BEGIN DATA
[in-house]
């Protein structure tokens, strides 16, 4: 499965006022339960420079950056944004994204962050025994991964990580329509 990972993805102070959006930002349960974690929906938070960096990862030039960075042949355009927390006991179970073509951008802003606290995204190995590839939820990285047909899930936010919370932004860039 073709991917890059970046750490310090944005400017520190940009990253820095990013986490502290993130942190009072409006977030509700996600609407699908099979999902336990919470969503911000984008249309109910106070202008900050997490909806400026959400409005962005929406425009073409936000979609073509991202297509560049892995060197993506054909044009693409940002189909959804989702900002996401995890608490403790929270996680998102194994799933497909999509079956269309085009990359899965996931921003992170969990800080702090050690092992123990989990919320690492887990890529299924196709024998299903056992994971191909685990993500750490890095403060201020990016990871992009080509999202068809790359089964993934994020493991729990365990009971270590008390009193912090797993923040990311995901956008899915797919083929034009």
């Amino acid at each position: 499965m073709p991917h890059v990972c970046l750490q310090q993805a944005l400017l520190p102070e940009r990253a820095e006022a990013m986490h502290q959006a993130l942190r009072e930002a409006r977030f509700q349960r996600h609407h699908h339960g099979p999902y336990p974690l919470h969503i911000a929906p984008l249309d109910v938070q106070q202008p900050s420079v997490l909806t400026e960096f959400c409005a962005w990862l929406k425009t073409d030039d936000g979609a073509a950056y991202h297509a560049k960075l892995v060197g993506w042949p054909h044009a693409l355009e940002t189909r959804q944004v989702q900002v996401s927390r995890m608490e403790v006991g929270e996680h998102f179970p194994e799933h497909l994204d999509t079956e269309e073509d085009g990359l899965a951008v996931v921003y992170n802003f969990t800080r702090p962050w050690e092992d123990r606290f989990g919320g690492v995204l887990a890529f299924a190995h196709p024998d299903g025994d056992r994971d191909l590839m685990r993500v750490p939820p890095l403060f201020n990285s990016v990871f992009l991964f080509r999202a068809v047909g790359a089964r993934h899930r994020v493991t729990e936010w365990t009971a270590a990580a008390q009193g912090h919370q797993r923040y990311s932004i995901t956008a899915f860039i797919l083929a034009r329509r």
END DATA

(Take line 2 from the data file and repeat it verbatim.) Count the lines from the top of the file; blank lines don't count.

């Protein structure tokens, strides 16, 4: 499965006022339960420079950056944004994204962050025994991964990580329509 990972993805102070959006930002349960974690929906938070960096990862030039960075042949355009927390006991179970073509951008802003606290995204190995590839939820990285047909899930936010919370932004860039 073709991917890059970046750490310090944005400017520190940009990253820095990013986490502290993130942190009072409006977030509700996600609407699908099979999902336990919470969503911000984008249309109910106070202008900050997490909806400026959400409005962005929406425009073409936000979609073509991202297509560049892995060197993506054909044009693409940002189909959804989702900002996401995890608490403790929270996680998102194994799933497909999509079956269309085009990359899965996931921003992170969990800080702090050690092992123990989990919320690492887990890529299924196709024998299903056992994971191909685990993500750490890095403060201020990016990871992009080509999202068809790359089964993934994020493991729990365990009971270590008390009193912090797993923040990311995901956008899915797919083929034009």